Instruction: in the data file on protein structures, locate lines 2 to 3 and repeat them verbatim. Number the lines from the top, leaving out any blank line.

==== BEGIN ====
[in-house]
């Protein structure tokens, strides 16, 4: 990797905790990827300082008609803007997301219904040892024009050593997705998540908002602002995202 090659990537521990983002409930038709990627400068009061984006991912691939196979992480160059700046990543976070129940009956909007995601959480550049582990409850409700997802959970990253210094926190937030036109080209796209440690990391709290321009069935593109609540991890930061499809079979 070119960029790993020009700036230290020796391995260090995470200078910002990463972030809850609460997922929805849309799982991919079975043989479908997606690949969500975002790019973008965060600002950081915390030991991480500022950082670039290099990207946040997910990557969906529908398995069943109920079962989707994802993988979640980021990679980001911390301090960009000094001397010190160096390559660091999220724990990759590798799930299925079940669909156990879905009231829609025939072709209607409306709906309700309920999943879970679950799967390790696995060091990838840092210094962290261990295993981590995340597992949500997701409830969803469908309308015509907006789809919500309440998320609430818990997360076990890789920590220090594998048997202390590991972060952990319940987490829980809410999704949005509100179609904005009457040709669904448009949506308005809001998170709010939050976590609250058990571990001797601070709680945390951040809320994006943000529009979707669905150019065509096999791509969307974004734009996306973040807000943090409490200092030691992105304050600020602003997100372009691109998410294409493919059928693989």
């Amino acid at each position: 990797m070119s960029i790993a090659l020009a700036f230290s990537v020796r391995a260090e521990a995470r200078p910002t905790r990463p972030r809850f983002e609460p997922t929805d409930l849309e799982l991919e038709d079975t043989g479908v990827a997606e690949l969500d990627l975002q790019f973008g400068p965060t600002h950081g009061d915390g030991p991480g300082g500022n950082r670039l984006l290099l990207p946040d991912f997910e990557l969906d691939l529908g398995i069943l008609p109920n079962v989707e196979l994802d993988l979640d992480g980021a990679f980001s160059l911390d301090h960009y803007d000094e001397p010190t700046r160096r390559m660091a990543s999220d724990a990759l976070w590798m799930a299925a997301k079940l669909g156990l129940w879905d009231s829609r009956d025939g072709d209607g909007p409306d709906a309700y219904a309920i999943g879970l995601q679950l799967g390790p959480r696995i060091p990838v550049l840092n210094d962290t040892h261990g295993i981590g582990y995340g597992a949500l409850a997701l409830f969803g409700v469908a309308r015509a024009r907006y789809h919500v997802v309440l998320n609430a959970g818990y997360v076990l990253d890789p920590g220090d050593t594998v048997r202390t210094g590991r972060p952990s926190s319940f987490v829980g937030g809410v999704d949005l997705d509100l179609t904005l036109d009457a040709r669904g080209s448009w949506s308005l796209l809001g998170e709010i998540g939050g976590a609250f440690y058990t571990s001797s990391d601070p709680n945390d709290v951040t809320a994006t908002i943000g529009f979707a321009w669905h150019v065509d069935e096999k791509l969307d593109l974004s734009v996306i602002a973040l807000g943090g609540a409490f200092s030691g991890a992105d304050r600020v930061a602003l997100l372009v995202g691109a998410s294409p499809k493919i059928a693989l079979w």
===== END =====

């Protein structure tokens, strides 16, 4: 990797905790990827300082008609803007997301219904040892024009050593997705998540908002602002995202 090659990537521990983002409930038709990627400068009061984006991912691939196979992480160059700046990543976070129940009956909007995601959480550049582990409850409700997802959970990253210094926190937030036109080209796209440690990391709290321009069935593109609540991890930061499809079979 070119960029790993020009700036230290020796391995260090995470200078910002990463972030809850609460997922929805849309799982991919079975043989479908997606690949969500975002790019973008965060600002950081915390030991991480500022950082670039290099990207946040997910990557969906529908398995069943109920079962989707994802993988979640980021990679980001911390301090960009000094001397010190160096390559660091999220724990990759590798799930299925079940669909156990879905009231829609025939072709209607409306709906309700309920999943879970679950799967390790696995060091990838840092210094962290261990295993981590995340597992949500997701409830969803469908309308015509907006789809919500309440998320609430818990997360076990890789920590220090594998048997202390590991972060952990319940987490829980809410999704949005509100179609904005009457040709669904448009949506308005809001998170709010939050976590609250058990571990001797601070709680945390951040809320994006943000529009979707669905150019065509096999791509969307974004734009996306973040807000943090409490200092030691992105304050600020602003997100372009691109998410294409493919059928693989």
């Amino acid at each position: 990797m070119s960029i790993a090659l020009a700036f230290s990537v020796r391995a260090e521990a995470r200078p910002t905790r990463p972030r809850f983002e609460p997922t929805d409930l849309e799982l991919e038709d079975t043989g479908v990827a997606e690949l969500d990627l975002q790019f973008g400068p965060t600002h950081g009061d915390g030991p991480g300082g500022n950082r670039l984006l290099l990207p946040d991912f997910e990557l969906d691939l529908g398995i069943l008609p109920n079962v989707e196979l994802d993988l979640d992480g980021a990679f980001s160059l911390d301090h960009y803007d000094e001397p010190t700046r160096r390559m660091a990543s999220d724990a990759l976070w590798m799930a299925a997301k079940l669909g156990l129940w879905d009231s829609r009956d025939g072709d209607g909007p409306d709906a309700y219904a309920i999943g879970l995601q679950l799967g390790p959480r696995i060091p990838v550049l840092n210094d962290t040892h261990g295993i981590g582990y995340g597992a949500l409850a997701l409830f969803g409700v469908a309308r015509a024009r907006y789809h919500v997802v309440l998320n609430a959970g818990y997360v076990l990253d890789p920590g220090d050593t594998v048997r202390t210094g590991r972060p952990s926190s319940f987490v829980g937030g809410v999704d949005l997705d509100l179609t904005l036109d009457a040709r669904g080209s448009w949506s308005l796209l809001g998170e709010i998540g939050g976590a609250f440690y058990t571990s001797s990391d601070p709680n945390d709290v951040t809320a994006t908002i943000g529009f979707a321009w669905h150019v065509d069935e096999k791509l969307d593109l974004s734009v996306i602002a973040l807000g943090g609540a409490f200092s030691g991890a992105d304050r600020v930061a602003l997100l372009v995202g691109a998410s294409p499809k493919i059928a693989l079979w």